While the Nintendo Switch is no stranger to AAA console blockbusters downsizing for a new audience, another mass migration is going on. Azkend 2: The World Beneath is just one of the latest iOS and Android titles making the trade up onto Nintendo’s latest platform. Developed by 10 Tons and originally released in March 2012 it is yet another match three puzzle game attempting to tap into the growing legion of Switch owners.
Opening to the tones of Jonathan Geer, Azkend 2 strikes an exotic tone, marching players right into an unexplored world. Geer’s previous work includes soundtracks for the Sparkle franchise, Puzzle and Pixies, and the incredible Owlboy. Azkend 2’s soundtrack carries Geer’s voice throughout and uses an entire orchestra to fantastic effect, expertly describing the environment far more effectively than the game’s narration is able to.
While Geer’s musical machinations begin, an accompanying series of realist illustrations unfurl, depicting the player’s journey as they begin an ocean voyage. As the dangerous seas open up into a series of exotic landscapes, the game’s narration explains the pretense behind Azkend 2 and begins the match three elements of the game. The inclusion of an expansive story and some very detailed storybook style art is a real step forward from the original Azkend and is an example of just how much thought 10 Tons has put into building a believable world around this match-three title.
Despite the obvious effort put into creating a solid backstory, the real challenge of Azkend 2 is in the puzzles that populate the game. Sandwiched between story skits, match three interludes take place on a game board of hexagonal cells. In order to complete a match-three encounter players must manipulate the items in these cells by selecting a chain of, at least, three matching items. As these items vanish into the ether, new ones filter in, filling vacant slots. This is a fairly standard match-three concept, and challenges players to clear parts of a board towards a specific objective, but even at its most simplistic 10 Tons does make effort to invigorate this idea.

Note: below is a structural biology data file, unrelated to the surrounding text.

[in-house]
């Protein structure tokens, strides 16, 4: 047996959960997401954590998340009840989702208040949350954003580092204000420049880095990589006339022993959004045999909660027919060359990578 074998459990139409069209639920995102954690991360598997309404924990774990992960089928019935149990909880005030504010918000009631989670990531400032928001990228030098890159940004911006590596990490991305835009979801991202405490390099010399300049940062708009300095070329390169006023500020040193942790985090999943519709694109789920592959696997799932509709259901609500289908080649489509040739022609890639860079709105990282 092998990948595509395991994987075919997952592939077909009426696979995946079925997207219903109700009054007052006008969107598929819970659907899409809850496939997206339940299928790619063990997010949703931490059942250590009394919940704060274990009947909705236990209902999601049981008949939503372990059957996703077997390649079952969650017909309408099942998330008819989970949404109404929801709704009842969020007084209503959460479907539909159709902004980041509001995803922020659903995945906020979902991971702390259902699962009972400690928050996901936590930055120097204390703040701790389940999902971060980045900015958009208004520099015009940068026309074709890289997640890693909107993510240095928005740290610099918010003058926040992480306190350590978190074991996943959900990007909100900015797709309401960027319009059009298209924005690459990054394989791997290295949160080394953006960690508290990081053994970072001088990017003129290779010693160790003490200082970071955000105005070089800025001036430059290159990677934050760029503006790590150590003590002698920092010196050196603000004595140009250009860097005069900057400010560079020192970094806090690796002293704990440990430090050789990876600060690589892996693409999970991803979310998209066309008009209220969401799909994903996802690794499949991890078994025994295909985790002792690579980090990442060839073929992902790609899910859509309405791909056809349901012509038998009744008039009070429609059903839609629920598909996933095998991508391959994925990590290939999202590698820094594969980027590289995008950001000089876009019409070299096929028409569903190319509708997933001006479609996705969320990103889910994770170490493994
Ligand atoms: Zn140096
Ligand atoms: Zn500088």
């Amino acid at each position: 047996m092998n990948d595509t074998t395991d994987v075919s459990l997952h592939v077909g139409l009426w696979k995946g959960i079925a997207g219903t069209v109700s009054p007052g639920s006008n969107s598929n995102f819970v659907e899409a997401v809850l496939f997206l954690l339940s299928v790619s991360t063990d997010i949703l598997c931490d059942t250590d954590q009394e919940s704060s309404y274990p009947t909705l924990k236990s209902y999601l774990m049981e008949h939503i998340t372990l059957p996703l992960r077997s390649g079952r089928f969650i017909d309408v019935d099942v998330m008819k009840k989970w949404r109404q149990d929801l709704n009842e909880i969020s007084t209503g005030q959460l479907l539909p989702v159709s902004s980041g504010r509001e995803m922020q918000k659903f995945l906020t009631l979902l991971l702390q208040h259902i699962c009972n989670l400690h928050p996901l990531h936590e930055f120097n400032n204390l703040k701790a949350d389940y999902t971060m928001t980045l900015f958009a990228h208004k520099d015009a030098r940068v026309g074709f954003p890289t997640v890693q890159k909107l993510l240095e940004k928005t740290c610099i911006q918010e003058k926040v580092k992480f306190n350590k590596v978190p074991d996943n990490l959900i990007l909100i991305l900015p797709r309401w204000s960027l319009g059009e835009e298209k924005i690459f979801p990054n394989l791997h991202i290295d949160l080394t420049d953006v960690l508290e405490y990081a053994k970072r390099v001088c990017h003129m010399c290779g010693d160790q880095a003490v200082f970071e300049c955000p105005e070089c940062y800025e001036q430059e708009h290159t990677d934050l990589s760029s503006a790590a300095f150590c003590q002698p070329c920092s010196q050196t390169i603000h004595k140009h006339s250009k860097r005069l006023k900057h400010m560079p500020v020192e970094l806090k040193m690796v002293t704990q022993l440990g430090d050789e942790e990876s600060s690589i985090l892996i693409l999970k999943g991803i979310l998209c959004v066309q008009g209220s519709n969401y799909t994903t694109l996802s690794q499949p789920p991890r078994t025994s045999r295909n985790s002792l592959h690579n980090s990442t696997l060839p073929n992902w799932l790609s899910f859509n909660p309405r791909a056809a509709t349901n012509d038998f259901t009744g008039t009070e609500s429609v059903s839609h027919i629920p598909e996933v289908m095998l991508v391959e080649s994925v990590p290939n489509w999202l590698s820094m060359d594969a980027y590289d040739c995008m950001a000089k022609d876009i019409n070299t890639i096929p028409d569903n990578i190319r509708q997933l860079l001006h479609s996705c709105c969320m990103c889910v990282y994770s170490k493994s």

The hexagonal game board allows players to run a continuous line of objects in any direction, allowing at least some freedom and great utility to think your way around problems. Chains can snake across the board and eventually trigger a variety of bonuses that strike out across the screen, swatting useless items from the deck. A chain lightning effect is just one of these bonuses. Some are earned by creating long chains, others are accumulated by meeting specific map objectives against the clock.
The depth of variety in these systems, be it map game types or bonus systems, is impressive. A range of active and passive bonuses are available that, when matched, can remove useless items, release massive explosions, or even allow mismatched pairs. The plethora of bonus systems, both passive and active, are clearly aimed at engaging players and does succeed in keeping things fresh. Similarly, a constantly varied set of matches keep the game from descending into monotony. As the game’s protagonist moves through a lost world, the game’s objectives change. What starts with matching tiles adjacent to a particular target, can turn into an unusual battle against an insectoid AI. As insects scuttle across the board, it is obvious how effective the thematic game modes are in Azkend 2.
While this combination of themed game modes, varied mechanics, and storytelling is a much more satisfying than 10 Ton’s Sparkle Unleashed, it is undermined by some of the console control systems. As an obvious mobile port, Azkend 2’s most problematic element in its transition to Switch is the transition from a primarily touch screen system to include JoyCon controllers. 10 Ton’s title faced similar criticism when this title launched on PSN, and it is still a valid concern today. Match 3 can work fantastically in a mobile environment, giving players a physical connection to the game. The transition to JoyCon controllers, however, introduces an on-screen cursor that must be manhandled across the game board. Using analogue controllers to drag the cursor from one cell to another feels generally slow and unwieldy, removing any physical connection to the game board. Selecting a chain of cells requires an increasingly deft level of finesse as Azkend’s challenges become more complex, and while this is balanced by the inclusion of touchscreen controls, my stumpy fingers rarely managed to find their target on a distinctly busy screen.
However, despite the issues with the controls, Azkend 2 really excels at keeping the player engaged. It uses the narrative to drip feed new mechanics and dreams up new and unorthodox ways to challenge the player. Despite a narrator that lacked any real urgency in the world, the story is still sufficient to drive the player along and, as always, Jonathan Geer’s work is fantastic. If you want a match three game with more depth than some candy soaked competitors then Azkend 2: The World Beneath is $7.99 on Nintendo Switch.
6.5 / 10
- A complete narrative
- fantastic soundtracks
- varied challenges
- problematic controls
- narration lacks urgency
- limited reason to replay outside the story